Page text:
Figure 2: Persistent fetal vasculature. (a) Right eye showing stalk of PFV nasally attached to posterior capsule. (b) Fundus picture (inverted) of the same intraoperative showing stalk of PFV attached to the disc (black arrow). (c) Left eye showing Mittendorf dot seen nasally on the posterior capsule. (d) Fundus of the same showing stalk of PFV attached to the disc (red arrow)

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  Discussion Top

Posterior lenticonus is a congenital defect, which is sporadic and unilateral in most cases.[1],[2],[3] Its pathogenesis is not known. Bilateral cases have been reported and are generally associated with a positive family history.[4]

It may be due to thinning of the posterior capsule with bulging of the cortex from the thinned out area into the vitreous cavity, which has been corroborated with histopathological evidence.[5] This could be genetically determined in bilateral cases.

It could also be due to remnants of hyaloid artery system causing traction on posterior capsule. This was hypothesized by Mann et al.[6] in 1957 but has not been proven. An isolated patient of unilateral posterior lenticonus with PFV has been reported.[7] Our patient had bilateral posterior lenticonus with PFV in both eyes, which suggest that posterior lenticonus could have been caused by the traction from the hyaloid artery system which started regressing later. In cases of posterior lenticonus without any PFV, PFV may have regressed after causing traction which led to the thinning and bulging of posterior capsule.

Surgery in such cases can be challenging. Surgical techniques from anterior route as well as pars plana lensectomy have been described.[1] We performed lens aspiration followed by posterior vitrectorhexis, cutting of stalk and placing IOL with optic capture. Posterior capsule can be spared in older children and later on Neodymium: YAG capsulotomy could be performed. Since our patient had nystagmus, we preferred primary capsulotomy. Our patient improved after surgery despite late presentation and presence of nystagmus, which suggests that attempts should be made towards visual rehabilitation in such patients.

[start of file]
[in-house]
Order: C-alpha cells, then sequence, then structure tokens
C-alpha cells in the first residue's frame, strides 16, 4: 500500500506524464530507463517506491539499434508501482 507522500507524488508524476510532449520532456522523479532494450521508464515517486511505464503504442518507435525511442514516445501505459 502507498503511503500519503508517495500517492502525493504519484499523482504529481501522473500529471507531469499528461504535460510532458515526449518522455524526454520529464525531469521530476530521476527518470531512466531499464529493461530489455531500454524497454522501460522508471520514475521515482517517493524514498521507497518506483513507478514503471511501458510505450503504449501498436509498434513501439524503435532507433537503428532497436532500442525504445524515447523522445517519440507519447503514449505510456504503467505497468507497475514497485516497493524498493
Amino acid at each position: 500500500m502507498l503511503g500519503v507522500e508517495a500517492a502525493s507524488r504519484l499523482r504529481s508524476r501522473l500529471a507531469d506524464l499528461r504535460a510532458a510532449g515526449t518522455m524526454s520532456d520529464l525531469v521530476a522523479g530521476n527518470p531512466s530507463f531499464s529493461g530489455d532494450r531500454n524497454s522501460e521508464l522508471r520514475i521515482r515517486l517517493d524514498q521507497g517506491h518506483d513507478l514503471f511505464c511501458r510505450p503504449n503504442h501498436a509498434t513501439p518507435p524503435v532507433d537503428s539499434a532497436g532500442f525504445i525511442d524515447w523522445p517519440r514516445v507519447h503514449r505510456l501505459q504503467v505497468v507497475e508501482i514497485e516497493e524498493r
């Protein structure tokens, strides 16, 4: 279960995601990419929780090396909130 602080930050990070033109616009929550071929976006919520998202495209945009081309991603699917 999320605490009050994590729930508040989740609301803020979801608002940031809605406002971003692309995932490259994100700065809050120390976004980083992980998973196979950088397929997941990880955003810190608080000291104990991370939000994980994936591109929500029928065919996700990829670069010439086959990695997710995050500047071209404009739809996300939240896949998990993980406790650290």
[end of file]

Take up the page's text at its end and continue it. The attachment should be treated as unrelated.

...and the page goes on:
Conclusion Top

In conclusion, we think that remnants of hyaloid artery system may play a crucial role in pathogenesis of posterior lenticonus. PFV may be underdiagnosed in such cases. Hence, a high suspicion can help in diagnosing cases with subtle presentation.

Declaration of patient consent

The authors certify that they have obtained all appropriate patient consent forms. In the form the patient(s) has/have given his/her/their consent for his/her/their images and other clinical information to be reported in the journal. The patients understand that their names and initials will not be published and due efforts will be made to conceal their identity, but anonymity cannot be guaranteed.

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Conflicts of interest

There are no conflicts of interest.

  References Top

Cheng KP, Hiles DA, Biglan AW, Pettapiece MC. Management of posterior lenticonus. J Pediatr Ophthalmol Strabismus 1991;28:143-9.  Back to cited text no. 1
Lee BJ, Kim JH, Yu YS. Surgical outcomes after intraocular lens implantation for posterior lenticonus-related cataract according to preoperative lens status. J Cataract Refract Surg 2014;40:217-23.  Back to cited text no. 2
Hiles DA. Intraocular lens implantation in children with monocular cataracts. Ophthalmology 1984;91:1231-7.  Back to cited text no. 3
Vivian AJ, Lloyd C, Russel-Eggit I, Taylor D. Familial posterior lenticonus. Eye 1995;9:119-23.  Back to cited text no. 4
Khalil M, Saheb N. Posterior lenticonus. Ophthalmology 1984;91:1429-30.  Back to cited text no. 5
Mann I. Developmental Abnormalities of the Eye. 2nd ed. Philadelphia, J. B. Lippincott; 1957. pp. 307-10.  Back to cited text no. 6
Kilty LA, Hiles DA. Unilateral posterior lenticonus with persistent hyaloid artery remnant. Am J Ophthalmol 1993;116:104-  Back to cited text no. 7


  [Figure 1], [Figure 2]